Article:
Chip maker Intel is under scrutiny as to whether it will actually be making its foray into the smartphone market.
A few months ago, Intel’s CEO Paul Otellini (News - Alert) said that the company had plans to enter the arena sometime this year, and last June they were reportedly targeting the earlier parts of 2011. Of course, those dates have come and gone with nary a phone from Intel (News - Alert) and people are starting to wonder.
Financial analysts had lots of questions for Intel at the company’s investor meeting. Particularly, they wanted to know how the company could offer a distinct advantage over smartphone processors from rival chipmakers such as Texas Instruments (News - Alert), Nvidia, and Qualcomm, which make silicon based on the dominant ARM architecture.
Mike Feibus, principal analyst at TechKnowledge Strategies, said Intel’s delay is a bit of a concern. "It's a little disappointing...because I thought they would be further along than they are now," he said.
"Part of it may be that Intel has swung too far to the other side of the pendulum. In 2010, the company overpromised and took it on the chin. Now they may be a little overcautious as a result," he said.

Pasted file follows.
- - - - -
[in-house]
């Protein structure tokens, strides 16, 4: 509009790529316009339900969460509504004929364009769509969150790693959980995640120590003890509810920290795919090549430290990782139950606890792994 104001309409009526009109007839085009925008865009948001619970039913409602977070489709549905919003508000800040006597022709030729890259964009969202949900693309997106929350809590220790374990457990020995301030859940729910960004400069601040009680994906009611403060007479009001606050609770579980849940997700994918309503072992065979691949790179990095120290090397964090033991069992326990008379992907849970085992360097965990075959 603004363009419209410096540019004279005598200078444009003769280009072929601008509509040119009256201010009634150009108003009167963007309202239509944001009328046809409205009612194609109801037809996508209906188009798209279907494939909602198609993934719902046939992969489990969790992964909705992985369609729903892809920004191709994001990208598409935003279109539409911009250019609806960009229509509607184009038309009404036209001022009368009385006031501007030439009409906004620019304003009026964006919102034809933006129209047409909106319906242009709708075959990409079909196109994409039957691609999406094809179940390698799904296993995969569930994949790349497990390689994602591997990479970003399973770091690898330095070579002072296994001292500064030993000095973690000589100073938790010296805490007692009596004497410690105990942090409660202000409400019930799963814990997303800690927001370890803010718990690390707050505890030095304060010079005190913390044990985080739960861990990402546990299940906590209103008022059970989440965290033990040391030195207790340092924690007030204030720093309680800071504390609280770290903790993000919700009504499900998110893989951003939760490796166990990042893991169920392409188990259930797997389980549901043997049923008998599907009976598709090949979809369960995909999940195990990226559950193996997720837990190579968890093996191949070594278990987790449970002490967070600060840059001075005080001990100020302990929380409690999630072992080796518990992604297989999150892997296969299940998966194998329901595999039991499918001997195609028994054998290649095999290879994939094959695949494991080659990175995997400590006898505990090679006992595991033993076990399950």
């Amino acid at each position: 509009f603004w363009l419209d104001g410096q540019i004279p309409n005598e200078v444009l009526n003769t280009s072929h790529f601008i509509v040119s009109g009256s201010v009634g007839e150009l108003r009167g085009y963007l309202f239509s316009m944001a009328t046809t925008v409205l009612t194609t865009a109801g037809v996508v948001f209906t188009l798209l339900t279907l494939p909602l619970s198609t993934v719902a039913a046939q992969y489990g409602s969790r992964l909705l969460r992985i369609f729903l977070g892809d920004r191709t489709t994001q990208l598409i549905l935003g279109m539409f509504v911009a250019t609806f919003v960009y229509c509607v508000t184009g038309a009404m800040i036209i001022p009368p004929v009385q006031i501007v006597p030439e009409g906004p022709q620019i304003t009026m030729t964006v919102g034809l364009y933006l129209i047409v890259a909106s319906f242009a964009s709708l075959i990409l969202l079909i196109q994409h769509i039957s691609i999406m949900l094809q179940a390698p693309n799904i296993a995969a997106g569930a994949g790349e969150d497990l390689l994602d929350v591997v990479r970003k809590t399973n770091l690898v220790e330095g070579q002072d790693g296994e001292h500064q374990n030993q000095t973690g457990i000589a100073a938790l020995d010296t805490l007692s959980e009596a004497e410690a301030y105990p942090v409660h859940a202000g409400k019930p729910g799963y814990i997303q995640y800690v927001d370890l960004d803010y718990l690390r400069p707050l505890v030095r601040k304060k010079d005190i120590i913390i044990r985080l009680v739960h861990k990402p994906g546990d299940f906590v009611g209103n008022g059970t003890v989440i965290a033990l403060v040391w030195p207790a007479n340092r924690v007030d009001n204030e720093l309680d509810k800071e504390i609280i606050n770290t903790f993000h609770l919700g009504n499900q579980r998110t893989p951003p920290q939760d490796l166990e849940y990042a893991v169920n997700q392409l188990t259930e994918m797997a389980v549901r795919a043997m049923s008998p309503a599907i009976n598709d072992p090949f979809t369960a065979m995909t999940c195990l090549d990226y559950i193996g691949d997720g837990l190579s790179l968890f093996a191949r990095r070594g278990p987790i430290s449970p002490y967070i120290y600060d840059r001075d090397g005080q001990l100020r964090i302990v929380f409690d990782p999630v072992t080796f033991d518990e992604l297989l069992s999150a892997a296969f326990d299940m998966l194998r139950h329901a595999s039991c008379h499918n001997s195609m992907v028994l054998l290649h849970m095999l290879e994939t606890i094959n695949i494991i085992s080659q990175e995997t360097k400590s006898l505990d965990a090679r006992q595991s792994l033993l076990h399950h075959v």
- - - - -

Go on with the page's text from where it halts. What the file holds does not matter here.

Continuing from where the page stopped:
Engadget reported that Otellini blamed the company's partnership with Nokia (News - Alert), which recently abandoned its MeeGo joint venture with Intel in favor of using Microsoft's Windows Phone platform instead. "In hindsight, Nokia was the wrong partner to have picked." However, Otellini said again that Intel is shopping its handset reference design around to other companies.
Otellini barely mentioned smartphones at the investor’s conference, according to CNET, although he said that Intel chips would appear in 35 tablets, including Android (News - Alert) and MeeGo tablets.
However, Otellini did say Intel Corp.'s forecast for this quarter remains "right on," as emerging economies and surging demand for data centers make up for a personal computer slowdown.
The popularity of smartphones and tablets is spurring the need for more servers, which run on Intel processors; Otellini also cited Brazil, China and other developing countries as fueling sales.